Do you feel as if you’ll never get your backyard under control? Well, I can certainly relate. It’s only been about two years since I first tried breaking ground on our new weed-choked yard, but the clock was ticking; my baby boy was quickly becoming a toddler, and visitors could find lots of… um, potential for improvement. I’m a patient guy and realize that gardens take time, but after last year’s spring garden makeover, the patio became a utilitarian work space and dumping ground all over again. I was a garden writer who did not enjoy going out into his own garden, and that had to change.
Thanks to a pint-sized gardening helper, a little persistence, a little more work and a few great finds from Tuesday Morning, I was able to finally whip my backyard into shape, and I no longer feel embarrassed whenever anyone visits.
That said, I am human and the garden is far from perfect. I’d love to do something about that concrete patio and run-down fence, but the beauty is in the journey, right? It’s definitely a work in progress, but I’m ecstatic to have finally cleaned it all up and to have made it feel like home.
To do that, I’ve taken an interior designer’s approach and divided the big slab into two distinct rooms. The right side of the patio is left open to provide a clear view and landing zone, much like a foyer. The left side is the proper ‘outdoor room’, there I can grill and entertain my relatives under the shade of an umbrella. Dividing the two spaces beautifully are a big planter box and potted plants.
I got a lot of cool stuff from my latest Tuesday Morning run, but that planter box is a dream come true, let me tell you. It brings architectural interest to my patio and we can pick herbs just steps away from the back door. Best of all, my son loves the strawberries that dangle over the box’s edge. He knows how to pluck them as soon as they’re ripe and red, and he knows that if he calls me over, I’ll gladly wash them off. Not only is harvesting strawberries easier this way, they’re also kept clean and free of pests.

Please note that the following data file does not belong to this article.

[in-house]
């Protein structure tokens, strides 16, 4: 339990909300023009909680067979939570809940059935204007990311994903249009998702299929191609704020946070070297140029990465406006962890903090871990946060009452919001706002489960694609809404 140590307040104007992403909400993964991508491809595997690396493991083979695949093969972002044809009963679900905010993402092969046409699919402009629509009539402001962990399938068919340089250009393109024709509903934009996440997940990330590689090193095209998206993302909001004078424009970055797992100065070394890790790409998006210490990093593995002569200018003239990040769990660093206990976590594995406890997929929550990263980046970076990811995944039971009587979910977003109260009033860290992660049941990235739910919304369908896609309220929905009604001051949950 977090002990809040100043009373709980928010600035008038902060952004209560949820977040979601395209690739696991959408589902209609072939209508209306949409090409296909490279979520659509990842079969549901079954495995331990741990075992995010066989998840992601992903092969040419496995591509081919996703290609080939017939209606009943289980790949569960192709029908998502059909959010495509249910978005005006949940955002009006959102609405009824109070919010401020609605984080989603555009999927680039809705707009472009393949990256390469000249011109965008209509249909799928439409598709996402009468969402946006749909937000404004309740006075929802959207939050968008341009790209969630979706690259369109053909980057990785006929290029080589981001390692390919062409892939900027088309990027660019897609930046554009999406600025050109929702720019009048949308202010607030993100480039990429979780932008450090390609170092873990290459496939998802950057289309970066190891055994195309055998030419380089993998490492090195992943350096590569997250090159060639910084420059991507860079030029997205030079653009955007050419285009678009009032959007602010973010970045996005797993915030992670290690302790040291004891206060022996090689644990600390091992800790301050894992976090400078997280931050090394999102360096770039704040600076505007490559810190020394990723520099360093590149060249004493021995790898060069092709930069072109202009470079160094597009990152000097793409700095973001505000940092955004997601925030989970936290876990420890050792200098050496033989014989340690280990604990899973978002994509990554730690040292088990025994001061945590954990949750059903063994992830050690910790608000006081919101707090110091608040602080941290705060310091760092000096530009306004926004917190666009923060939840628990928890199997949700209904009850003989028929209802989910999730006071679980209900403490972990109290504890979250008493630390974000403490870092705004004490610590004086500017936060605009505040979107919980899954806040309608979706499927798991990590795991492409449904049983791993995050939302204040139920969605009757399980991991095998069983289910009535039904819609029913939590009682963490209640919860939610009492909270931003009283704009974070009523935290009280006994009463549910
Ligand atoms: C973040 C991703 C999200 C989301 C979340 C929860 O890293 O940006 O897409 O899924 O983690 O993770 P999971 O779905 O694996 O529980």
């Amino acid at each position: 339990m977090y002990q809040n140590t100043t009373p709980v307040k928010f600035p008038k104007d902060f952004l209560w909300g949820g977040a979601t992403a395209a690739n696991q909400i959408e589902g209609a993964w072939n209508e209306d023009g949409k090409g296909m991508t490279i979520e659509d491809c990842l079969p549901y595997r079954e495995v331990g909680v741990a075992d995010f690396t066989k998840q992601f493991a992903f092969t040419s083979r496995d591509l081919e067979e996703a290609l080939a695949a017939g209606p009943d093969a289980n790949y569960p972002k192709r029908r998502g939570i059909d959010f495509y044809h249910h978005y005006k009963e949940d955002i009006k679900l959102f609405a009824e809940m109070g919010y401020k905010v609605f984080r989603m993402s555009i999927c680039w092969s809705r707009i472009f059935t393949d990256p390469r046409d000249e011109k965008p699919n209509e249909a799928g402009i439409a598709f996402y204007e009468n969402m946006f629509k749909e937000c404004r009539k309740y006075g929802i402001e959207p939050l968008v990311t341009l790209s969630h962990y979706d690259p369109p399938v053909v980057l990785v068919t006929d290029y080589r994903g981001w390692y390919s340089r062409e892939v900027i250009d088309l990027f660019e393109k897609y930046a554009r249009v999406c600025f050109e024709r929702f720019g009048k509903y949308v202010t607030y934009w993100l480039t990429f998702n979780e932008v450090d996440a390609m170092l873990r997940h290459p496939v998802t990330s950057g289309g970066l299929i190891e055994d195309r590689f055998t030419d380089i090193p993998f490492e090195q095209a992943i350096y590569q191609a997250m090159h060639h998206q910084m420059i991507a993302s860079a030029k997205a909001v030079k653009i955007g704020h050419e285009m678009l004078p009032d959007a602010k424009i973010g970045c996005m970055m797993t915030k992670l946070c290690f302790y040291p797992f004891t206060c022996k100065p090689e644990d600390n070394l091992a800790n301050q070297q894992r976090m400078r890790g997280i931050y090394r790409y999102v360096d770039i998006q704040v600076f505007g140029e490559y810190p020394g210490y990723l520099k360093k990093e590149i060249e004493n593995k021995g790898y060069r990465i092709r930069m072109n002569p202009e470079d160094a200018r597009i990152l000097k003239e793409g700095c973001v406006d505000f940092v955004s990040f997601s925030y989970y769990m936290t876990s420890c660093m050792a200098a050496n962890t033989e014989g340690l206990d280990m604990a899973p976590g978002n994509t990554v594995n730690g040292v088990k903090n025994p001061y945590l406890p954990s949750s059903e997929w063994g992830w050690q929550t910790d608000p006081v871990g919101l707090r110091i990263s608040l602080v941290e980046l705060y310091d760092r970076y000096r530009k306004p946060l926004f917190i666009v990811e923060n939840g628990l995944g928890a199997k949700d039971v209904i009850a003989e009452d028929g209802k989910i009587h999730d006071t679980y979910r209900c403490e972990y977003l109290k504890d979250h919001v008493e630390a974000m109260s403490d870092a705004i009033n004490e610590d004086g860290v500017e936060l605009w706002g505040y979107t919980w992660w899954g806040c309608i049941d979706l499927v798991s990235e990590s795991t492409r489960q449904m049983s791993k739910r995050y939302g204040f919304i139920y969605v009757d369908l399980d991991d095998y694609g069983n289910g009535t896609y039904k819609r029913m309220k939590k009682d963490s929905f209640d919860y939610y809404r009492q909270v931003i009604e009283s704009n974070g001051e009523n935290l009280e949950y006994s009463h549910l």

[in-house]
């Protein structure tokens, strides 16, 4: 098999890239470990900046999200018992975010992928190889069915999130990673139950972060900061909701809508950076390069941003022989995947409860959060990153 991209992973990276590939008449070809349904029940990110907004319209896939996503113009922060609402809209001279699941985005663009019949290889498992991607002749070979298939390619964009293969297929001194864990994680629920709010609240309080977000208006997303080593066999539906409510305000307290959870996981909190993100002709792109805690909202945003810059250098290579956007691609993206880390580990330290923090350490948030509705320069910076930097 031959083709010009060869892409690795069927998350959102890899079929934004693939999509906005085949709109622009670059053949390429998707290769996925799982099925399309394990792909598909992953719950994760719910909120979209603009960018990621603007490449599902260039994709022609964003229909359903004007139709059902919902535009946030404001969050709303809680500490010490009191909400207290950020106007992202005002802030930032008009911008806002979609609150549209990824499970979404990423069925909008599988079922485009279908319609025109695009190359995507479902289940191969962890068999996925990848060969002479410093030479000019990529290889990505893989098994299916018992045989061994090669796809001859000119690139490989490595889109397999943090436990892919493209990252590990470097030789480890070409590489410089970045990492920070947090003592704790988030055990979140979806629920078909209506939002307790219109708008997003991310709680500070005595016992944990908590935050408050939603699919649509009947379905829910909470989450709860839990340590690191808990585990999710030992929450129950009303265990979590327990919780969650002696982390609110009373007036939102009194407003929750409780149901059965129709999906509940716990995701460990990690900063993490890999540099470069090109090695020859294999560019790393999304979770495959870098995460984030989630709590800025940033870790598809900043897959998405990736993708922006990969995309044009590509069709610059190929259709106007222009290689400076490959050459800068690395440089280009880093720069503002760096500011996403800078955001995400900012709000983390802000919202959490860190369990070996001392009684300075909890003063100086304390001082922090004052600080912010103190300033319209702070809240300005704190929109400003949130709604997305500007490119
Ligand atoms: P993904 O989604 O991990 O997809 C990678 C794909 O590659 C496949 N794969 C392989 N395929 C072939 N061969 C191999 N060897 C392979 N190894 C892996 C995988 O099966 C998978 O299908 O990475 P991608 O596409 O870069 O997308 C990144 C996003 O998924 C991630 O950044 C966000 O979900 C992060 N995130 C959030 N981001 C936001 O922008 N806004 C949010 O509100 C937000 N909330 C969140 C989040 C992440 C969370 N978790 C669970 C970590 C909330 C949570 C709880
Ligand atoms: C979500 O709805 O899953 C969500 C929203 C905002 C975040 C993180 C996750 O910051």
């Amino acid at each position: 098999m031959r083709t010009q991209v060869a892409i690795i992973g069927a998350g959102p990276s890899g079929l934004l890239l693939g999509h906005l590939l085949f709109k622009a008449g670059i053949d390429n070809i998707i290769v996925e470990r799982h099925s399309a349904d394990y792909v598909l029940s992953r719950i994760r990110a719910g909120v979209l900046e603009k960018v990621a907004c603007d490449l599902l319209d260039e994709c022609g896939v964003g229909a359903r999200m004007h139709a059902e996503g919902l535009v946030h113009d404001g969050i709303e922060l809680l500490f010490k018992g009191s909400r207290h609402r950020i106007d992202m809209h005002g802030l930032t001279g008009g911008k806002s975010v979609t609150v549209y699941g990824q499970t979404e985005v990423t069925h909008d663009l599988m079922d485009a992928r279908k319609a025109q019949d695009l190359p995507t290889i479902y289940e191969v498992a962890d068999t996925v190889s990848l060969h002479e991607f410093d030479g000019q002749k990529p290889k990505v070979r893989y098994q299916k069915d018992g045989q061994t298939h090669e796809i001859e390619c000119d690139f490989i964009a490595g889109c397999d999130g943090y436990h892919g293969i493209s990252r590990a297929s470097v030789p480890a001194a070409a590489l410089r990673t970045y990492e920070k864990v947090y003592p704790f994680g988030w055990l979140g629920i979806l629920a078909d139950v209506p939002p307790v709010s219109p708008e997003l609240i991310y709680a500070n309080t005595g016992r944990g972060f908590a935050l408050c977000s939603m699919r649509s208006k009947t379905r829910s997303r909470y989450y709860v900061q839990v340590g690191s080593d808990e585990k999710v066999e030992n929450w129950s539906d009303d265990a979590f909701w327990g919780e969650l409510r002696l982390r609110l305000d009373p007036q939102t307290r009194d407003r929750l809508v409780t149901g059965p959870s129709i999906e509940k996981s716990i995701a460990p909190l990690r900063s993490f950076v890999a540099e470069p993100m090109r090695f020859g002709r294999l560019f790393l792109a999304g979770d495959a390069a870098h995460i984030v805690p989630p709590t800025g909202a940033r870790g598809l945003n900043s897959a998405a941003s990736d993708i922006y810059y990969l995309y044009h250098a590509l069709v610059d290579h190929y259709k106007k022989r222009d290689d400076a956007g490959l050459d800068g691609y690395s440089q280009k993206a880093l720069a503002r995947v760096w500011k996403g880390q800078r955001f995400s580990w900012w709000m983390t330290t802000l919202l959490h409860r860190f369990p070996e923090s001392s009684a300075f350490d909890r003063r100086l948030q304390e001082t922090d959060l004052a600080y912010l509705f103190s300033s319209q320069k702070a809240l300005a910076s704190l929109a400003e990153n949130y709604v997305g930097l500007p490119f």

I’ve also managed to find a big planter that is lightweight enough for me to move around without a struggle. Big is always best whenever you want to unify a patio with containers, since a bunch of smaller pots can look chaotic. I’ve planted it with a drought-tolerant soft-leaved yucca (Yucca elephantipes), fireball bromeliads (Neoregelia ‘Fireball) and a random assortment of succulents from my other pots, and will water it only occasionally.
My bakers’ rack is filled with vegetable seedlings like yellow pear tomatoes and edamame beans, which we’ll transplant to the veggie garden when they get larger. I like to harvest veggies with a good bypass pruner, so have set one aside to use for produce and cut roses.
The garden itself already looked pretty decent, but my wife suggested I add a path through the rain garden/dry creek bed so that our son could explore without getting muddy and trampling plants. He was thrilled to place solar lights along the path for me – and then move them elsewhere, and then put them back, and then line them up somewhere else. At least he’s entertained!
I originally thought I’d decorate a small area of the garden just for my son, but have since learned that he thinks the whole garden is his to begin with, so decided to just spread them around. I’m waiting a bit longer until I let him catch his own bugs (safety first!), but the nature play set and bug holder are easy ways for me to set aside frogs and snails to show him later.
Making over a garden is like redecorating a room. It requires time, organization, beautiful pieces and a fair amount of picking up, but it’s not enough to just make it look good. Design the space to allow you, your friends and your family to do the things that you love.
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